Amdt6.6.3.5 Post-Conviction Proceedings and Right to Counsel

Sixth Amendment:

In all criminal prosecutions, the accused shall enjoy the right to a speedy and public trial, by an impartial jury of the State and district wherein the crime shall have been committed, which district shall have been previously ascertained by law, and to be informed of the nature and cause of the accusation; to be confronted with the witnesses against him; to have compulsory process for obtaining witnesses in his favor, and to have the Assistance of Counsel for his defence.

With respect to post-conviction proceedings, the Court has held that the right to counsel applies at the sentencing stage,1 and where sentencing was deferred after conviction and the defendant was placed on probation, he must be afforded counsel at a hearing on revocation of probation and imposition of the deferred sentence.2 In other contexts such as state criminal appeals and prison disciplinary hearings the Court has eschewed Sixth Amendment analysis, instead delimiting the right to counsel under due process and equal protection principles.3

The seminal precedent on the applicability of the right to counsel at sentencing is the Court’s 1948 opinion Townsend v. Burke, which concluded that the defendant was entitled to counsel at sentencing as a matter of due process under the circumstances of that particular case. 334 U.S. 736, 741 (1948). However, in a later opinion, the Court seemed to indicate Townsend indicates a right to counsel at sentencing as a byproduct of the Sixth Amendment, noting that the opinion “might well be considered to support by itself a holding that the right to counsel applies at sentencing.” Mempa v. Rhay, 389 U.S. 128, 134 (1967). back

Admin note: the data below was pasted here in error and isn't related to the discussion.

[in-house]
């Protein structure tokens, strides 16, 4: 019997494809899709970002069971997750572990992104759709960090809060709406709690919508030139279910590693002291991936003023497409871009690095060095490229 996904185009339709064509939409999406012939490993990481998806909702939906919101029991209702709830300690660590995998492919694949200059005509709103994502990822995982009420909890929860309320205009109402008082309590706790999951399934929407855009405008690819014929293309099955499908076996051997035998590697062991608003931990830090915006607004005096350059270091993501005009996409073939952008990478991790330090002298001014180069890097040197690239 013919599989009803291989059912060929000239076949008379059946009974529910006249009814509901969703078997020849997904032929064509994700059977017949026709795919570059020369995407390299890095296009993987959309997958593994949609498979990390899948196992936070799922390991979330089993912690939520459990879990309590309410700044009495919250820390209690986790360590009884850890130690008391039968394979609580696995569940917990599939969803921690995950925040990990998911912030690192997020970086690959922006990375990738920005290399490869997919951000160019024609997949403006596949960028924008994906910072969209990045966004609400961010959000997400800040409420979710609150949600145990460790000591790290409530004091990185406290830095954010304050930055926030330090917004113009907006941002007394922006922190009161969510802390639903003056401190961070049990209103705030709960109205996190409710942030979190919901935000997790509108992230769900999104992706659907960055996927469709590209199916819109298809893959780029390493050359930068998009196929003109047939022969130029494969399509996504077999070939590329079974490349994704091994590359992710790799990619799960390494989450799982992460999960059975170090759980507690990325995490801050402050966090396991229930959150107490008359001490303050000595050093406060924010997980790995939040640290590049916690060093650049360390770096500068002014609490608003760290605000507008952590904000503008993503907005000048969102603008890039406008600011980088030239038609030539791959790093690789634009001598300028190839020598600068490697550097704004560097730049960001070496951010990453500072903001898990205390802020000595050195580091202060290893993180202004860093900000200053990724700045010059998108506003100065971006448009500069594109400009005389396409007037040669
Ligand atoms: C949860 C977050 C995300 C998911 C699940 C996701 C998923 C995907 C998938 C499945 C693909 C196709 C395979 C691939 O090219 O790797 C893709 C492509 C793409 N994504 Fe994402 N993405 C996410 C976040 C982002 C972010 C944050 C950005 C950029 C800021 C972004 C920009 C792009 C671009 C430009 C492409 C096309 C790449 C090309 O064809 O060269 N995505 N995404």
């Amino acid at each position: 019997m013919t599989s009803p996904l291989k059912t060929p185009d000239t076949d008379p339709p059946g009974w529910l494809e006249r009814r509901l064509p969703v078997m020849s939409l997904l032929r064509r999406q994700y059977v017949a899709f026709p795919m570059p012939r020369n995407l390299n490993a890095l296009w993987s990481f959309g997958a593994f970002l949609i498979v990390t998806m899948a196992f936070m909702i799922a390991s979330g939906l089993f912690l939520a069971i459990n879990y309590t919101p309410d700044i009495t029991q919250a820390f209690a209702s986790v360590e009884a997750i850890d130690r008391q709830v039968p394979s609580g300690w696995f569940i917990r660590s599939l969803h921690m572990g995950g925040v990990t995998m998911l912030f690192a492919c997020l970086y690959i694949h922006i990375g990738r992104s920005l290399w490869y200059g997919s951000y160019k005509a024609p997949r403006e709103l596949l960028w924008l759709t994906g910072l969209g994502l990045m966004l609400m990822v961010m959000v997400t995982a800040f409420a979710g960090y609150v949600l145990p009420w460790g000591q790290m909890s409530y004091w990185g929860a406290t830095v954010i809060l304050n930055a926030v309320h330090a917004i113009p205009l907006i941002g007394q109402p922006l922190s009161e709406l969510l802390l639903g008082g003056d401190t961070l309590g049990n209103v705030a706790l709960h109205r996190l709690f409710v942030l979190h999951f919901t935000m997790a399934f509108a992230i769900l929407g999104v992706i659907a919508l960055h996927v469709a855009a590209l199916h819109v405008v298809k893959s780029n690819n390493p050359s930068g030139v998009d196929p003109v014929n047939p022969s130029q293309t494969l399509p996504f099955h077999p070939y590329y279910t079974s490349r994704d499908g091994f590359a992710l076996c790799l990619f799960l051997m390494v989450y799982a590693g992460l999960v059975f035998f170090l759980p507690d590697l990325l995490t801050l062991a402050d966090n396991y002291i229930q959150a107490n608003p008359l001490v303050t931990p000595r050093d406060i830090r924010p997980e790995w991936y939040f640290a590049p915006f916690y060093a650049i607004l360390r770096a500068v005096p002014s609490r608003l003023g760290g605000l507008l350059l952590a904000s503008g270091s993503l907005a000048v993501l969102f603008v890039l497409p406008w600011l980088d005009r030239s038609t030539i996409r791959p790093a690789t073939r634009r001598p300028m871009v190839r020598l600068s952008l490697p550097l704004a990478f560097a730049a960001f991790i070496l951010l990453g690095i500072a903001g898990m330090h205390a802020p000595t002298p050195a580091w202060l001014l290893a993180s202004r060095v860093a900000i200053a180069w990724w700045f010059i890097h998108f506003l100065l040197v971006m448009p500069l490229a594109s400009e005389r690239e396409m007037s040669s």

Mempa, 389 U.S. at 137 (applied retroactively in McConnell v. Rhay, 393 U.S. 2, 3 (1968) (per curiam)); but see Gagnon v. Scarpelli, 411 U.S. 778, 781, 790 (1973) (concluding that due process does not require appointment of counsel in every post-sentencing parole revocation proceeding, and instead “decision as to the need for counsel must be made on a case-by-case basis in the exercise of a sound discretion by the state authority charged with responsibility for administering the probation and parole system” (citing Morrissey v. Brewer, 408 U.S. 471 (1972)). back
For example, the Court has not invoked the Sixth Amendment when determining applicability of the right to counsel to state criminal appeals. See Douglas v. California, 372 U.S. 353, 356 (1963) (concluding that defendant was entitled to counsel in appealing conviction as a matter of equal protection); see also Ross v. Moffitt, 417 U.S. 600, 612 (1974) ( “In this case we do not believe that the Equal Protection Clause, when interpreted in the context of these cases, requires North Carolina to provide free counsel for indigent defendants seeking to take discretionary appeals to the North Carolina Supreme Court, or to file petitions for certiorari in this Court.” ). In addition, using due process analysis, the Court found no constitutional right to counsel in prison disciplinary proceedings. Wolff v. McDonnell, 418 U.S. 539, 560–63, 570 (1974); see also Baxter v. Palmigiano, 425 U.S. 308, 314–15 (1976) (rejecting assertion that Miranda requires appointment of counsel in prison disciplinary hearings and declining to alter holding in Wolff, 418 U.S. at 560–53, 580). back